The first, which is a basic product management aspect, is – there is close to zero demand for bitcoin as much as we can see from our customers. Bitcoin is still not a commerce currency. It’s mostly an investment currency. The value that bitcoin can bring to our customers is minimal. One of the used cases for bitcoin is efficient global remittance. We already achieved that with our own capabilities, so the value add from bitcoin to our customers is limited.

Second – there are still compliance and regulatory uncertainties regarding bitcoin. I hope that this year the regulators will provide more clear guidance regarding the way to address bitcoin. I think that a crypto currency that takes the opposite approach to bitcoin – i.e. is fully transparent re the identity of the currency holder (rather than anonymous as bitcoin is today) has a better chance of succeeding with the regulators.

Q.) From an analytics perspective, how is Tipalti leveraging the large amount of payment data that it is gathering from its client across various countries?

Chen: We look at this data for our own analysis – geographies, currencies, amounts, payment methods, penetration, segmentation, etc. We can get good insights as to where we need to focus optimization efforts based on this insight.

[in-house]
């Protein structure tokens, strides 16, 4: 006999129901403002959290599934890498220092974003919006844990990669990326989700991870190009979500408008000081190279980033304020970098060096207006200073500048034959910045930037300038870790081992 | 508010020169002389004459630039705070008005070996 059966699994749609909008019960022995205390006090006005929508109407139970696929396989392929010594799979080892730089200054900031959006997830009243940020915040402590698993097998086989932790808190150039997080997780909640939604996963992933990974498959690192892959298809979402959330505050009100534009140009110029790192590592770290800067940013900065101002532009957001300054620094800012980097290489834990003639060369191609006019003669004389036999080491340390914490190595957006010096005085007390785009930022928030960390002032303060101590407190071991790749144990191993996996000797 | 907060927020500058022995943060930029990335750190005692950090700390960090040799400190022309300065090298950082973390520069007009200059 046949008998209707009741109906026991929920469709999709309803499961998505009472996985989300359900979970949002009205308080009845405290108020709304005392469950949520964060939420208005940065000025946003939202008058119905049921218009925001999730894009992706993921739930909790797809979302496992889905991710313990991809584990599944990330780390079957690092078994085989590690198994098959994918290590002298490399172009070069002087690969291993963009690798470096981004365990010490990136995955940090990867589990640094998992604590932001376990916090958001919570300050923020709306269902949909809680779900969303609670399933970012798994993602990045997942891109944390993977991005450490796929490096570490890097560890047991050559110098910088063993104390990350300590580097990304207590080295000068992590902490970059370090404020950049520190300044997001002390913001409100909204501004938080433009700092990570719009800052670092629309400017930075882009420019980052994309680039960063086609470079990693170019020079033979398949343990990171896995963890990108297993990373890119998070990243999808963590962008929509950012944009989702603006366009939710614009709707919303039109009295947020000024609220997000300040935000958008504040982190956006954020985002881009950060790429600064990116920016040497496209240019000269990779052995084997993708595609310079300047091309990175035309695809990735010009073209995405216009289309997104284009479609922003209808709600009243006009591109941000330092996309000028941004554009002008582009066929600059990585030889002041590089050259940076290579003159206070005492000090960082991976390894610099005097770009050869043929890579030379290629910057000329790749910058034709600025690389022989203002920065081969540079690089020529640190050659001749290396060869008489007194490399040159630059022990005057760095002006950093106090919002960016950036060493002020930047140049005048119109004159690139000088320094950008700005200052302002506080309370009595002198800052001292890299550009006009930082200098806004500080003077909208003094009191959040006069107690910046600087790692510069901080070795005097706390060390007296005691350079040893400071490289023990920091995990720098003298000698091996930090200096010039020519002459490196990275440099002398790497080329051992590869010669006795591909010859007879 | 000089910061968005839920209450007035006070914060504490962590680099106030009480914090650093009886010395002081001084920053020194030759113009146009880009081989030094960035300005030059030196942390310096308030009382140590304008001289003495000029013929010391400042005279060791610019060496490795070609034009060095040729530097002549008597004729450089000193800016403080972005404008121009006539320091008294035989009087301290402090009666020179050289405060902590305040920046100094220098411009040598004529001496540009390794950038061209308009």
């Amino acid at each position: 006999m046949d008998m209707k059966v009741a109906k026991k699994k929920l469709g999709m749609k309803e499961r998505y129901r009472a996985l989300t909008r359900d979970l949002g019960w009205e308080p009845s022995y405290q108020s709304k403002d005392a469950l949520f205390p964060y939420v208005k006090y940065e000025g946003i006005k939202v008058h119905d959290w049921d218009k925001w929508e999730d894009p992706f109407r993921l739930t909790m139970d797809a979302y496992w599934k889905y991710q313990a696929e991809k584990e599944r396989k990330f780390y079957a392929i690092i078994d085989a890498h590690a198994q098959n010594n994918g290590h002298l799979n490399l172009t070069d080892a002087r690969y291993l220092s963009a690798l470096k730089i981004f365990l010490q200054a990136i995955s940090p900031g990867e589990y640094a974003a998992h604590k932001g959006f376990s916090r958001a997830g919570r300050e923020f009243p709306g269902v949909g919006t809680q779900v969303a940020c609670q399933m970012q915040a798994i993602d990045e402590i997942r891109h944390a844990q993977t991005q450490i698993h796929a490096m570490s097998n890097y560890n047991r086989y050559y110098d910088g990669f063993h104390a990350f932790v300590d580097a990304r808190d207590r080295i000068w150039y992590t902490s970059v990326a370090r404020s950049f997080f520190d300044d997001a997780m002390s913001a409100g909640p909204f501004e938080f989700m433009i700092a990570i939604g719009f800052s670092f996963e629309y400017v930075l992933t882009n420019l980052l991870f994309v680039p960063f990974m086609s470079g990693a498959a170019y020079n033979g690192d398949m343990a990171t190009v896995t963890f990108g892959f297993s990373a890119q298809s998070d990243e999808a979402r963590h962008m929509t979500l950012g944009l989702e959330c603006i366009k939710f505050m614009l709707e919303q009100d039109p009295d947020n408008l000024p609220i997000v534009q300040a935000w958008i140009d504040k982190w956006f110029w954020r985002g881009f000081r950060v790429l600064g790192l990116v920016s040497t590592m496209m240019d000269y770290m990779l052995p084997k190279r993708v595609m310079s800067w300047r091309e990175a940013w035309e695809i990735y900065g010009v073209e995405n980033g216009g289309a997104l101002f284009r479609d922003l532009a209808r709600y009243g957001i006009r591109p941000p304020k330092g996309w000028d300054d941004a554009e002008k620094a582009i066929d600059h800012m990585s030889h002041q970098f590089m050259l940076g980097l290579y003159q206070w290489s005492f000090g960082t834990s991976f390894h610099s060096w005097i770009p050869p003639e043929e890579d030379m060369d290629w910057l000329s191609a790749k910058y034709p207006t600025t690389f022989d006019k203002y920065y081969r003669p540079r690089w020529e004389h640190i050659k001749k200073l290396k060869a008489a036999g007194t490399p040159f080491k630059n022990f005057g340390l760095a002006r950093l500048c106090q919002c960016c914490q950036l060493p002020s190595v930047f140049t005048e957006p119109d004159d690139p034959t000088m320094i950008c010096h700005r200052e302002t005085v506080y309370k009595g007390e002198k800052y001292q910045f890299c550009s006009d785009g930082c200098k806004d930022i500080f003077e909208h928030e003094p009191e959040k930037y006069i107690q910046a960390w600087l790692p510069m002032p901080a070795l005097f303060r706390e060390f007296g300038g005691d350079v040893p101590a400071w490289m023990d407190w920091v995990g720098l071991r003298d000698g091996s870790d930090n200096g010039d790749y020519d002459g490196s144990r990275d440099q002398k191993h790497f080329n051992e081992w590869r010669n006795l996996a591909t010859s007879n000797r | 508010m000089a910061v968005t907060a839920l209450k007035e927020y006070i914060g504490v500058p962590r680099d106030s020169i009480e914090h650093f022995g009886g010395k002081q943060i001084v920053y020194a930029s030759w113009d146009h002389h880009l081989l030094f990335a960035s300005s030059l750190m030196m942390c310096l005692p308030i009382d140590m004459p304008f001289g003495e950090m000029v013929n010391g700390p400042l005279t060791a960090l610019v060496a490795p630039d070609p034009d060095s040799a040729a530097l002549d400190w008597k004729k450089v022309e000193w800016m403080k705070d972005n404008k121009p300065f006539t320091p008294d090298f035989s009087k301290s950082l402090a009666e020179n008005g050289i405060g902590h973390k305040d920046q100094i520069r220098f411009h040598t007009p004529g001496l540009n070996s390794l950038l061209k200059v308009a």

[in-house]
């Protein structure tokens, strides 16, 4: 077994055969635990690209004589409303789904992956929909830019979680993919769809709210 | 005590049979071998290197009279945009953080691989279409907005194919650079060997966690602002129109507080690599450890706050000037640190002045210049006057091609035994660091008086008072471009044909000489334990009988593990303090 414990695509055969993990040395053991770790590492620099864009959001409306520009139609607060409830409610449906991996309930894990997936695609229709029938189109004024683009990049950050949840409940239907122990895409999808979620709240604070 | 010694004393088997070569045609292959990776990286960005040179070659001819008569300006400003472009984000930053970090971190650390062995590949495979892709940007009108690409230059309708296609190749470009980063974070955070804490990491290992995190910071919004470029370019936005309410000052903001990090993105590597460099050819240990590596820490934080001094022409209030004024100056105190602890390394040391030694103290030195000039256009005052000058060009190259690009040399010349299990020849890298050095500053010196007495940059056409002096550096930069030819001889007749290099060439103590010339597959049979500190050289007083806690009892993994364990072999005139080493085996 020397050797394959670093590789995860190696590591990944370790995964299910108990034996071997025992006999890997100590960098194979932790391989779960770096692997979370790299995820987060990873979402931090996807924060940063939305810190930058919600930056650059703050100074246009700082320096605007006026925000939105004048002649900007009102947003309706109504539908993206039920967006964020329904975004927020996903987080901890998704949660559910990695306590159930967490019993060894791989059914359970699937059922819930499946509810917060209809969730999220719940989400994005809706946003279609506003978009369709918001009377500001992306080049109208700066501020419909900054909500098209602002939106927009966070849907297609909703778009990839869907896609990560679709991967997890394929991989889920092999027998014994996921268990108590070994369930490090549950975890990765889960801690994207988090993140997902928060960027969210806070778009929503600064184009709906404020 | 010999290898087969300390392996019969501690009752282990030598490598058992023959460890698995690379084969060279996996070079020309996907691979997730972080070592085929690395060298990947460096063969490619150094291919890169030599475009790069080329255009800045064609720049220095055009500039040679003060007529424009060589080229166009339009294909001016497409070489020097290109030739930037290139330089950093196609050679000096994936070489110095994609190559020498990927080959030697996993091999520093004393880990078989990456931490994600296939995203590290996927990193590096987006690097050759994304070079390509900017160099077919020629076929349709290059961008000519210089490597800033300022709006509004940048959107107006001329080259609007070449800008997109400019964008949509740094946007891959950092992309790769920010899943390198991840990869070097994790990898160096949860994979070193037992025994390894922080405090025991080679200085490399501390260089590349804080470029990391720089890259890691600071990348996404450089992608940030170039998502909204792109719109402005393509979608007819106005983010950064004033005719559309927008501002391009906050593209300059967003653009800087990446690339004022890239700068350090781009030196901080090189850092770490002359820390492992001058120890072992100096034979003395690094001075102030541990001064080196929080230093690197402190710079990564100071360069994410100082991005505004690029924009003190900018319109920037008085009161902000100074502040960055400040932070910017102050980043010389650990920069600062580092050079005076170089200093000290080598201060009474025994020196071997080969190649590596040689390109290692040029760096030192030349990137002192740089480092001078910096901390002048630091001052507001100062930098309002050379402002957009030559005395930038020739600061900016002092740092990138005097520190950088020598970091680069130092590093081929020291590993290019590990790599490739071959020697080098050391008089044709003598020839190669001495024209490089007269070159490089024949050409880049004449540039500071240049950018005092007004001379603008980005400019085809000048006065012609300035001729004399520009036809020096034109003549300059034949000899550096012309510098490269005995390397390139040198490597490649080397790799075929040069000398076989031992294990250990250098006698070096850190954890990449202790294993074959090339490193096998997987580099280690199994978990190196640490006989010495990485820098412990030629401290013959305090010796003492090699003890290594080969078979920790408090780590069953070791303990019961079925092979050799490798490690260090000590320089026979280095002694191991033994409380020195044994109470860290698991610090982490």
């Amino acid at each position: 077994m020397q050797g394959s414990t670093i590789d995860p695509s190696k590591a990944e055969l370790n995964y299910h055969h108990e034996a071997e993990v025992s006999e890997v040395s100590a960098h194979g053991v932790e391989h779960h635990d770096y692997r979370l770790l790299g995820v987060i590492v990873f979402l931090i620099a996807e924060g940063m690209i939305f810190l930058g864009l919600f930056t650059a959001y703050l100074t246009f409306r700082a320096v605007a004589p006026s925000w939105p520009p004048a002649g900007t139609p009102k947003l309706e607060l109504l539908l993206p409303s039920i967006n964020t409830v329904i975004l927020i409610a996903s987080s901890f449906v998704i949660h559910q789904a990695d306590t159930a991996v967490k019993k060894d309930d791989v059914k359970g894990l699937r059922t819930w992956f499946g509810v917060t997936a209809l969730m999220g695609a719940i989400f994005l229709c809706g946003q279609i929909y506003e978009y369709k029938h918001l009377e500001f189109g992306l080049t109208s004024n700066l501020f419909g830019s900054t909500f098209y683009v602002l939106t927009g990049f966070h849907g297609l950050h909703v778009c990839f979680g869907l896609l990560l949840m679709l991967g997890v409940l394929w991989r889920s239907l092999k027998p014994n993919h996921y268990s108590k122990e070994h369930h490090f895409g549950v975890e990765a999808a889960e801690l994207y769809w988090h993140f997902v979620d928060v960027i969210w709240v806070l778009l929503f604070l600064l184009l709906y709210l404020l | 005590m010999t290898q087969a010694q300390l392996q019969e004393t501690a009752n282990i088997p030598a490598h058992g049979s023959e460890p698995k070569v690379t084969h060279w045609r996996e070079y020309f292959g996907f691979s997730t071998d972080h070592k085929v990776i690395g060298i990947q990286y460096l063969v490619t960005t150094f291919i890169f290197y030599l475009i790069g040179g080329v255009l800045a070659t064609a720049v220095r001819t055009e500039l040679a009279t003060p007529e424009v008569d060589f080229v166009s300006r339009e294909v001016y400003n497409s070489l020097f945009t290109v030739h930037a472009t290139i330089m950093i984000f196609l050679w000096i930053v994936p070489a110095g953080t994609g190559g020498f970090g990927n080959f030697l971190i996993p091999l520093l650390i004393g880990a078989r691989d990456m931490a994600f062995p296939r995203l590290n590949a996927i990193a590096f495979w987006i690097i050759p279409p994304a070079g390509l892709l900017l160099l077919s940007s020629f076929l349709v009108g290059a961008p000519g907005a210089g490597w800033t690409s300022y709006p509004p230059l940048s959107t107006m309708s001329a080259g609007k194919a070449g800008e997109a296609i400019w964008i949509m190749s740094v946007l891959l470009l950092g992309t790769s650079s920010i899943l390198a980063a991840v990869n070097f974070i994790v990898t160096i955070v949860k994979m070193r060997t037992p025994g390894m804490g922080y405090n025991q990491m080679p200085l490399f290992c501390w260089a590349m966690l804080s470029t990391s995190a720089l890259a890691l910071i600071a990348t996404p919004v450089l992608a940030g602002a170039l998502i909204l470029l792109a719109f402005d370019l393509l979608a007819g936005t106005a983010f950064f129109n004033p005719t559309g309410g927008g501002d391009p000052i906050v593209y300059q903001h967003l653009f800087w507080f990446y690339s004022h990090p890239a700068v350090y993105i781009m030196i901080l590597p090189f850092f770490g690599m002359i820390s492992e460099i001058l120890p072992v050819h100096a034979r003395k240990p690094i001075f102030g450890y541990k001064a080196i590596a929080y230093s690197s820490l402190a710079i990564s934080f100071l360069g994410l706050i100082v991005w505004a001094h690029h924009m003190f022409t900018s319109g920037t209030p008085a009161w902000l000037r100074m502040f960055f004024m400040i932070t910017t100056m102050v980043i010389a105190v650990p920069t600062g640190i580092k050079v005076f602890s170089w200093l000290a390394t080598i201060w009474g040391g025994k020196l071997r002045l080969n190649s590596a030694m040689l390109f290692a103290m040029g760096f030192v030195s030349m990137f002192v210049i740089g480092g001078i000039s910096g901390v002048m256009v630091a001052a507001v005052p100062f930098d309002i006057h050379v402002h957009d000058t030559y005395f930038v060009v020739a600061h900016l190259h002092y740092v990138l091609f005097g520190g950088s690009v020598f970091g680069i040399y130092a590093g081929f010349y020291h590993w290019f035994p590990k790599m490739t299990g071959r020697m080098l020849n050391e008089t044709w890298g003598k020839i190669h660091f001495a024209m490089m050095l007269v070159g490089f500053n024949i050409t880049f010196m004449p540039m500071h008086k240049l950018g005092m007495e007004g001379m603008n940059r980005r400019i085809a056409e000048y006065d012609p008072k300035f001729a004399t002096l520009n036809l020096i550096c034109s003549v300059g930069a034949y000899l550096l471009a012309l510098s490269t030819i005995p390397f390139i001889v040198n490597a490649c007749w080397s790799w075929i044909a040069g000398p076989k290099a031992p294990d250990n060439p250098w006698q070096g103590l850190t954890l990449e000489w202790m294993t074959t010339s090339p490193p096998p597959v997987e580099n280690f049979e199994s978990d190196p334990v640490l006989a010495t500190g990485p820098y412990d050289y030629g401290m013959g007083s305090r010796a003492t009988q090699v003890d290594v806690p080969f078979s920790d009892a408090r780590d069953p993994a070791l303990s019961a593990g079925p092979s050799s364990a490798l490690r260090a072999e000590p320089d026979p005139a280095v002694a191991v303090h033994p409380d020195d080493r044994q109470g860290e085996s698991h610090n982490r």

For example, one interesting analysis outcome is that we see that payees (suppliers/publishers/affiliates) that select PayPal are only paid on average $300 and payees that select pre-paid debit cards average only $420 while those who get paid higher amounts select other methods as a significantly higher rate. Prepaid debit card use is much more focused on the developing world.

Q.) What are challenges that you feel will arise in the near future in managing payment operations of these Network Economy companies which form your client base?

Chen: The Network Economy calls for global solutions. The network economy participants are from all countries around the world. We need to keep on delivering good, fast, cost effective remittance solutions globally.  The payees/partners should feel that we are local to them, in any market we operate in.

I think that one trend we see is that regulators are increasing their demands for network economy participants. Every time I see a new regulation being mandated, I feel for our customers, but at the same time I know that this is where we can add value and “shield” our customers as much as possible from these complexities.